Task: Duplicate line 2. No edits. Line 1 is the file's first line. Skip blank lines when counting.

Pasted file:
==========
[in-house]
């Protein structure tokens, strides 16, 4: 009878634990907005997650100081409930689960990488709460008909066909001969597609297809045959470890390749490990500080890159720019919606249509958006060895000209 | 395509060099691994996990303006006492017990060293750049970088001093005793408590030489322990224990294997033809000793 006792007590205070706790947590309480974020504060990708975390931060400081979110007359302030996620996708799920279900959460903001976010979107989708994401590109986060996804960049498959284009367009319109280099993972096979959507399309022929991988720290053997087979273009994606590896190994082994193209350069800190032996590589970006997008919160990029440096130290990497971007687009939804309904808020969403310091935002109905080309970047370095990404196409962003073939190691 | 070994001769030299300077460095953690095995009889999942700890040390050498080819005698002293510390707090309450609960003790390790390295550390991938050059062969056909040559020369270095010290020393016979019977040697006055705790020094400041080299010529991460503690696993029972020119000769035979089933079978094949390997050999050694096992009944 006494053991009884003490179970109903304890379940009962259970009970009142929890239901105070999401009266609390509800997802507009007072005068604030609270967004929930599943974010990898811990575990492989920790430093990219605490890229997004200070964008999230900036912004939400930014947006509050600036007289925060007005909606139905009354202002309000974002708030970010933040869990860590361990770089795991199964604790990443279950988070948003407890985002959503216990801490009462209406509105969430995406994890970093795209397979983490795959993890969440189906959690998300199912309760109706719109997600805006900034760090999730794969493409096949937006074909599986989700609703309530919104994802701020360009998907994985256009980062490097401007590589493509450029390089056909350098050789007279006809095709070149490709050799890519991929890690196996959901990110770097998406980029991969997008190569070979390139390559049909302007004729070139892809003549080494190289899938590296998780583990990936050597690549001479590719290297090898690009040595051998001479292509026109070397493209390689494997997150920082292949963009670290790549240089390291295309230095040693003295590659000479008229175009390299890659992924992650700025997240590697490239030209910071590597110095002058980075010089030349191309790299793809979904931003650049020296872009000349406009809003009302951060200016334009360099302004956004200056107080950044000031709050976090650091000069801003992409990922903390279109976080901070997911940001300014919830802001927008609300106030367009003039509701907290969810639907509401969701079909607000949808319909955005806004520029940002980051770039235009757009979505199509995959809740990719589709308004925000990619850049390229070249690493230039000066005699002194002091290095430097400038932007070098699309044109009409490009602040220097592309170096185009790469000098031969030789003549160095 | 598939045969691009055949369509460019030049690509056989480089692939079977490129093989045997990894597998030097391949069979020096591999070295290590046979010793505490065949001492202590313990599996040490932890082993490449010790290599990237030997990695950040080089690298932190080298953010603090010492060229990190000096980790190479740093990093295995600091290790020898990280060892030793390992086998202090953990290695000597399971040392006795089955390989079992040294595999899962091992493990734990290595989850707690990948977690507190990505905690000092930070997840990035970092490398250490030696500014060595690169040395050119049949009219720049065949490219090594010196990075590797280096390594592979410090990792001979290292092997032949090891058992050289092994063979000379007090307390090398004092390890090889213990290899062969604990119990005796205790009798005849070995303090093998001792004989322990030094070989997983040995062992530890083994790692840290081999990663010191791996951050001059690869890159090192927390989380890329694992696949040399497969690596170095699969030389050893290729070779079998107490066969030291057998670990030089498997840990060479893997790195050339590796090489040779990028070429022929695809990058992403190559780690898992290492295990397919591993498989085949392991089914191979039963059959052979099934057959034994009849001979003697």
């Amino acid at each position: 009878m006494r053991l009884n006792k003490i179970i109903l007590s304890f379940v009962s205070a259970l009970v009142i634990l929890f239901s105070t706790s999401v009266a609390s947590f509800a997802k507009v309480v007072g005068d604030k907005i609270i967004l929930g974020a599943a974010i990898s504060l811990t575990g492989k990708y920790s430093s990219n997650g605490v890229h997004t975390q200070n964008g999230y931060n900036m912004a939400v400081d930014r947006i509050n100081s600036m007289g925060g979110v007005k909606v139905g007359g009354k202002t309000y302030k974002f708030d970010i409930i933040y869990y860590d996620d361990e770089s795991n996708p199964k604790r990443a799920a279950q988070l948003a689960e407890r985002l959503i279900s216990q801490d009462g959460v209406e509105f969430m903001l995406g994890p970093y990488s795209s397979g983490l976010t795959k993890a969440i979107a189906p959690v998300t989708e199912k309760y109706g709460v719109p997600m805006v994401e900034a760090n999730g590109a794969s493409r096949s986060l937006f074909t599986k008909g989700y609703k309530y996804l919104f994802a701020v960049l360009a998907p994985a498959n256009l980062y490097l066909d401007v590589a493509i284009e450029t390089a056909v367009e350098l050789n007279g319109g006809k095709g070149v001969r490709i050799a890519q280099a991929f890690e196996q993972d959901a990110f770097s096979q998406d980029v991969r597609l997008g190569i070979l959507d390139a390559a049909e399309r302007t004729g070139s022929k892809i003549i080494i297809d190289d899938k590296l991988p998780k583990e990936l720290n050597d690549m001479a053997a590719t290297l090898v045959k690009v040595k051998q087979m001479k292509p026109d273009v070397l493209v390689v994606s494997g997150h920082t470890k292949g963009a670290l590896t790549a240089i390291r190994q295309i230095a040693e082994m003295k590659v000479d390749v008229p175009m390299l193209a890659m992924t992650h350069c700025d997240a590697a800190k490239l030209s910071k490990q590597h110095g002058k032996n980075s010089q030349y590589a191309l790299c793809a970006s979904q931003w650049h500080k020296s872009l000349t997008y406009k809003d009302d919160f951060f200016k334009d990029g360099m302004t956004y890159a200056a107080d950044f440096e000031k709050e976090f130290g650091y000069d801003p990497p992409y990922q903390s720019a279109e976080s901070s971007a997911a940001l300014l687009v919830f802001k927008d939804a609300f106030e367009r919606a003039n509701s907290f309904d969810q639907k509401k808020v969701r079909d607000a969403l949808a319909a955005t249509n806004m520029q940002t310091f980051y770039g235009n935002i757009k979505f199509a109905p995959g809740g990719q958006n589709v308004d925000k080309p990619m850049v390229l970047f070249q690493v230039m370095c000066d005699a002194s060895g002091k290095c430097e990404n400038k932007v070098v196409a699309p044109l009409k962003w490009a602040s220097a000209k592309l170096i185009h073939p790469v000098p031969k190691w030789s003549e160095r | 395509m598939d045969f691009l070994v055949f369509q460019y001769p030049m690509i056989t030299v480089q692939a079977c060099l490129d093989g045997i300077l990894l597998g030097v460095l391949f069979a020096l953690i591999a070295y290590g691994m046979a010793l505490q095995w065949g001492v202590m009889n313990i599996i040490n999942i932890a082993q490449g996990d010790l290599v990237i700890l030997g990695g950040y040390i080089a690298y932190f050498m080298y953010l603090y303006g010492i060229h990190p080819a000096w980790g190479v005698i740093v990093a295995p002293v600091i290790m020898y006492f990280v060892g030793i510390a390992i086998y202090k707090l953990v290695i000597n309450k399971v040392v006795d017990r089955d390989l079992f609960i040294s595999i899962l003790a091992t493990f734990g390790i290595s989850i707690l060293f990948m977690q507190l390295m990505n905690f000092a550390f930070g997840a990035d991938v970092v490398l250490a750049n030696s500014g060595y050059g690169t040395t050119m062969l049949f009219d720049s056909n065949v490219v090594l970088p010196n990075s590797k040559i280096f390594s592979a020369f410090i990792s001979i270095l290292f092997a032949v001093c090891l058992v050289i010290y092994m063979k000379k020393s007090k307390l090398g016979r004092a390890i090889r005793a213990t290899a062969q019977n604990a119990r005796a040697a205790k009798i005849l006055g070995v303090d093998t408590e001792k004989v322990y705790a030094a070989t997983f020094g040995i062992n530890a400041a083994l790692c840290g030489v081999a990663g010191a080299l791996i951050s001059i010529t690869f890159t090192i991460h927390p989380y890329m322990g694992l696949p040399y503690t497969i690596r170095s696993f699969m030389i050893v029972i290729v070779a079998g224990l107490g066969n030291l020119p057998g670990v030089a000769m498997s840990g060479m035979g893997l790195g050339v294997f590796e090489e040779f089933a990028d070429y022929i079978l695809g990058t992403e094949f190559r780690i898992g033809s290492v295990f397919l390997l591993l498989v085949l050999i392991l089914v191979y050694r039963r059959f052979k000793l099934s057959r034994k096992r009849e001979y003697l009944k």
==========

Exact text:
């Protein structure tokens, strides 16, 4: 009878634990907005997650100081409930689960990488709460008909066909001969597609297809045959470890390749490990500080890159720019919606249509958006060895000209 | 395509060099691994996990303006006492017990060293750049970088001093005793408590030489322990224990294997033809000793 006792007590205070706790947590309480974020504060990708975390931060400081979110007359302030996620996708799920279900959460903001976010979107989708994401590109986060996804960049498959284009367009319109280099993972096979959507399309022929991988720290053997087979273009994606590896190994082994193209350069800190032996590589970006997008919160990029440096130290990497971007687009939804309904808020969403310091935002109905080309970047370095990404196409962003073939190691 | 070994001769030299300077460095953690095995009889999942700890040390050498080819005698002293510390707090309450609960003790390790390295550390991938050059062969056909040559020369270095010290020393016979019977040697006055705790020094400041080299010529991460503690696993029972020119000769035979089933079978094949390997050999050694096992009944 006494053991009884003490179970109903304890379940009962259970009970009142929890239901105070999401009266609390509800997802507009007072005068604030609270967004929930599943974010990898811990575990492989920790430093990219605490890229997004200070964008999230900036912004939400930014947006509050600036007289925060007005909606139905009354202002309000974002708030970010933040869990860590361990770089795991199964604790990443279950988070948003407890985002959503216990801490009462209406509105969430995406994890970093795209397979983490795959993890969440189906959690998300199912309760109706719109997600805006900034760090999730794969493409096949937006074909599986989700609703309530919104994802701020360009998907994985256009980062490097401007590589493509450029390089056909350098050789007279006809095709070149490709050799890519991929890690196996959901990110770097998406980029991969997008190569070979390139390559049909302007004729070139892809003549080494190289899938590296998780583990990936050597690549001479590719290297090898690009040595051998001479292509026109070397493209390689494997997150920082292949963009670290790549240089390291295309230095040693003295590659000479008229175009390299890659992924992650700025997240590697490239030209910071590597110095002058980075010089030349191309790299793809979904931003650049020296872009000349406009809003009302951060200016334009360099302004956004200056107080950044000031709050976090650091000069801003992409990922903390279109976080901070997911940001300014919830802001927008609300106030367009003039509701907290969810639907509401969701079909607000949808319909955005806004520029940002980051770039235009757009979505199509995959809740990719589709308004925000990619850049390229070249690493230039000066005699002194002091290095430097400038932007070098699309044109009409490009602040220097592309170096185009790469000098031969030789003549160095 | 598939045969691009055949369509460019030049690509056989480089692939079977490129093989045997990894597998030097391949069979020096591999070295290590046979010793505490065949001492202590313990599996040490932890082993490449010790290599990237030997990695950040080089690298932190080298953010603090010492060229990190000096980790190479740093990093295995600091290790020898990280060892030793390992086998202090953990290695000597399971040392006795089955390989079992040294595999899962091992493990734990290595989850707690990948977690507190990505905690000092930070997840990035970092490398250490030696500014060595690169040395050119049949009219720049065949490219090594010196990075590797280096390594592979410090990792001979290292092997032949090891058992050289092994063979000379007090307390090398004092390890090889213990290899062969604990119990005796205790009798005849070995303090093998001792004989322990030094070989997983040995062992530890083994790692840290081999990663010191791996951050001059690869890159090192927390989380890329694992696949040399497969690596170095699969030389050893290729070779079998107490066969030291057998670990030089498997840990060479893997790195050339590796090489040779990028070429022929695809990058992403190559780690898992290492295990397919591993498989085949392991089914191979039963059959052979099934057959034994009849001979003697």